Bipolar derivation 
The electrodes are connected in series to an equal number of amplifiers. For example, amplifier 1 measures the difference between electrodes A and B, amplifier 2 measures the difference between B and C, and so on.

This distinction has become void with the advent of digital or paperless EEGs, which record all electrodes against an arbitrary reference and will calculate the above relationships (called montages) post hoc.

[edit] Limitations

EEG has several limitations. Scalp electrodes are not sensitive enough to pick out individual action potentials, the electric unit of signaling in the brain, or whether the resulting electrical activity is releasing inhibitory, excitatory or modulatory neurotransmitters. Instead, the EEG picks up the activity of large groups of neurons, which produces a greater voltage than the firing of an individual neuron. Secondly, EEG has limited anatomical specificity when compared with other functional brain imaging techniques such as functional magnetic resonance imaging (fMRI). Some anatomical specificity can be gained with the use of EEG topography, which uses a large number of electrodes to triangulate the source of the electrical activity.

[edit] Advantages

EEG has several strong sides as a tool of exploring the brain activity. The time resolution is very high. As other methods for researching brain activity have time resolution between seconds and minutes, the EEG has a resolution down to sub-millisecond. As the brain is thought to work through its electric activity, EEG is the only method to measure it directly. Other methods for exploring functions in the brain rely on blood flow or metabolism which may be decoupled from the brain electric activity. Newer research typically combines EEG or MEG with MRI or PET to get high temporal and spatial resolution.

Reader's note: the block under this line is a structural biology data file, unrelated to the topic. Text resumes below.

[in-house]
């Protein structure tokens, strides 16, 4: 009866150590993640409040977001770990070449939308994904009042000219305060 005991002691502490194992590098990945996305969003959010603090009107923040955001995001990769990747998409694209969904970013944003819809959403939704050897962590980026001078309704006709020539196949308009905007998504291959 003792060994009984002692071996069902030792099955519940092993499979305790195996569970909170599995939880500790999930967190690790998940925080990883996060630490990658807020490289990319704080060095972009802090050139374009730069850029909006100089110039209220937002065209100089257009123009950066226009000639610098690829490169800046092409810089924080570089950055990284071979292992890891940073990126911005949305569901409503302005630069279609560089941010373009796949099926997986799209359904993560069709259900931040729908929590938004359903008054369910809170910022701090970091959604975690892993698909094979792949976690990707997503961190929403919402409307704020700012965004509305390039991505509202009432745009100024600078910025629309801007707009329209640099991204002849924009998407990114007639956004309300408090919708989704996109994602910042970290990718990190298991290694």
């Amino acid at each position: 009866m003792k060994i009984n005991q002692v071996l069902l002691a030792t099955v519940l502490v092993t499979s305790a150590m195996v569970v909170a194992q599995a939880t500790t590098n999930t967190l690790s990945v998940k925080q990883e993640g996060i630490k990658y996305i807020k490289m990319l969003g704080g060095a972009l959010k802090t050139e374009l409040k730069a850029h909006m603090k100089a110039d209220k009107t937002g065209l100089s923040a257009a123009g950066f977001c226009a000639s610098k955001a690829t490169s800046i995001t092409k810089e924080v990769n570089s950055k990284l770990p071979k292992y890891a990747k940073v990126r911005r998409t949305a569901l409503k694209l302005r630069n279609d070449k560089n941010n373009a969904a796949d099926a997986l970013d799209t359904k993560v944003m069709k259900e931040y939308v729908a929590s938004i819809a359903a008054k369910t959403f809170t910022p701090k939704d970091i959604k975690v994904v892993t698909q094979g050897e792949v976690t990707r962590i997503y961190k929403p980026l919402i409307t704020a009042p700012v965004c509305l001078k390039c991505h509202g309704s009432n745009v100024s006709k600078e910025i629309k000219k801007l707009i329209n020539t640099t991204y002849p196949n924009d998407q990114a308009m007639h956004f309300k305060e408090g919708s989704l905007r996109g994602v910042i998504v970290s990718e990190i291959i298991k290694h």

[edit] Activity types

Image:Eeg raw.svg
One second of EEG signal

Historically four major types of continuous rhythmic sinusoidal EEG activity are recognized (alpha, beta, delta and theta). There is no precise agreement on the frequency ranges for each type.

  • Delta is the frequency range up to 4 Hz and is often associated with the very young and certain encephalopathies and underlying lesions. It is seen in stage 3 and 4 sleep.
Image:Eeg delta.svg
Delta waves.
  • Theta is the frequency range from 4 Hz to 8 Hz and is associated with drowsiness, childhood, adolescence and young adulthood. This EEG frequency can sometimes be produced by hyperventilation. Theta waves can be seen during hypnagogic states such as trances, hypnosis, deep day dreams, lucid dreaming and light sleep and the preconscious state just upon waking, and just before falling asleep.
Image:Eeg theta.svg
Theta waves.
  • Alpha (Berger's wave) is the frequency range from 8 Hz to 12 Hz. It is characteristic of a relaxed, alert state of consciousness. Alpha rhythms are best detected with the eyes closed. Alpha attenuates with drowsiness and open eyes, and is best seen over the occipital (visual) cortex. An alpha-like normal variant called mu is sometimes seen over the motor cortex (central scalp) and attenuates with movement, or rather with the intention to move.
Image:Eeg alpha.svg
Alpha waves.
  • sensorimotor rhythm (SMR) is a middle frequency (about 12–16 Hz) associated with physical stillness and body presence.
  • Beta is the frequency range above 12 Hz. Low amplitude beta with multiple and varying frequencies is often associated with active, busy or anxious thinking and active concentration. Rhythmic beta with a dominant set of frequencies is associated with various pathologies and drug effects, especially benzodiazepines.
Image:Eeg beta.svg
Beta waves.
  • Gamma is the frequency range approximately 26–100 Hz. Gamma rhythms appear to be involved in higher mental activity, including perception, problem solving, fear, and consciousness.